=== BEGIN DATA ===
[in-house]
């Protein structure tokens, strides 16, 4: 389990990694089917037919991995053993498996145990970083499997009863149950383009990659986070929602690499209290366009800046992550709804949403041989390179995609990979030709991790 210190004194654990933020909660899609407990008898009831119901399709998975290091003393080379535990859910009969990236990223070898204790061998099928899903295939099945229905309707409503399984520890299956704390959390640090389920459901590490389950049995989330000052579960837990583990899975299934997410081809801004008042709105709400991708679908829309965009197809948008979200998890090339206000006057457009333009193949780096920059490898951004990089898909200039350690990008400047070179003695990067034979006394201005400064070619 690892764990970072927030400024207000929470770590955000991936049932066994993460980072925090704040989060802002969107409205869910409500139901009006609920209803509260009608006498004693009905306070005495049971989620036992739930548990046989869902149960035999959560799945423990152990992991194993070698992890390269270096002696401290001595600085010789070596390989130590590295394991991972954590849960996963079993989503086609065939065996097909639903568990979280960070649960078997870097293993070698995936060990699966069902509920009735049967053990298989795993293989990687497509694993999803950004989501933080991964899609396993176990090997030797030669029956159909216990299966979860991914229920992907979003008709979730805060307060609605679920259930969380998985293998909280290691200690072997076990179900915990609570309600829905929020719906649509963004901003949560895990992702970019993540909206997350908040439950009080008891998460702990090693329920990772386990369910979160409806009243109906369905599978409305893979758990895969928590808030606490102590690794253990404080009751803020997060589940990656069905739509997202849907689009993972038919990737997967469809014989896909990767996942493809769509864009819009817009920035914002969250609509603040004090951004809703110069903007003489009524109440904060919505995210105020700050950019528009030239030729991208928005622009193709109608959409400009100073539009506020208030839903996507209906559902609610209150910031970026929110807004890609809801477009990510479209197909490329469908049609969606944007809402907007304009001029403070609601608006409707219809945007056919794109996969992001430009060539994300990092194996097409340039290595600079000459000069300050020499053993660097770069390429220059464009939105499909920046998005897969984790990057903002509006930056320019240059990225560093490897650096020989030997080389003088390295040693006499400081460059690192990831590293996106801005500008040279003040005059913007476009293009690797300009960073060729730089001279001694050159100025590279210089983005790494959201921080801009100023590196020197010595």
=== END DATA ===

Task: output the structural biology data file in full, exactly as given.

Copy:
[in-house]
């Protein structure tokens, strides 16, 4: 389990990694089917037919991995053993498996145990970083499997009863149950383009990659986070929602690499209290366009800046992550709804949403041989390179995609990979030709991790 210190004194654990933020909660899609407990008898009831119901399709998975290091003393080379535990859910009969990236990223070898204790061998099928899903295939099945229905309707409503399984520890299956704390959390640090389920459901590490389950049995989330000052579960837990583990899975299934997410081809801004008042709105709400991708679908829309965009197809948008979200998890090339206000006057457009333009193949780096920059490898951004990089898909200039350690990008400047070179003695990067034979006394201005400064070619 690892764990970072927030400024207000929470770590955000991936049932066994993460980072925090704040989060802002969107409205869910409500139901009006609920209803509260009608006498004693009905306070005495049971989620036992739930548990046989869902149960035999959560799945423990152990992991194993070698992890390269270096002696401290001595600085010789070596390989130590590295394991991972954590849960996963079993989503086609065939065996097909639903568990979280960070649960078997870097293993070698995936060990699966069902509920009735049967053990298989795993293989990687497509694993999803950004989501933080991964899609396993176990090997030797030669029956159909216990299966979860991914229920992907979003008709979730805060307060609605679920259930969380998985293998909280290691200690072997076990179900915990609570309600829905929020719906649509963004901003949560895990992702970019993540909206997350908040439950009080008891998460702990090693329920990772386990369910979160409806009243109906369905599978409305893979758990895969928590808030606490102590690794253990404080009751803020997060589940990656069905739509997202849907689009993972038919990737997967469809014989896909990767996942493809769509864009819009817009920035914002969250609509603040004090951004809703110069903007003489009524109440904060919505995210105020700050950019528009030239030729991208928005622009193709109608959409400009100073539009506020208030839903996507209906559902609610209150910031970026929110807004890609809801477009990510479209197909490329469908049609969606944007809402907007304009001029403070609601608006409707219809945007056919794109996969992001430009060539994300990092194996097409340039290595600079000459000069300050020499053993660097770069390429220059464009939105499909920046998005897969984790990057903002509006930056320019240059990225560093490897650096020989030997080389003088390295040693006499400081460059690192990831590293996106801005500008040279003040005059913007476009293009690797300009960073060729730089001279001694050159100025590279210089983005790494959201921080801009100023590196020197010595």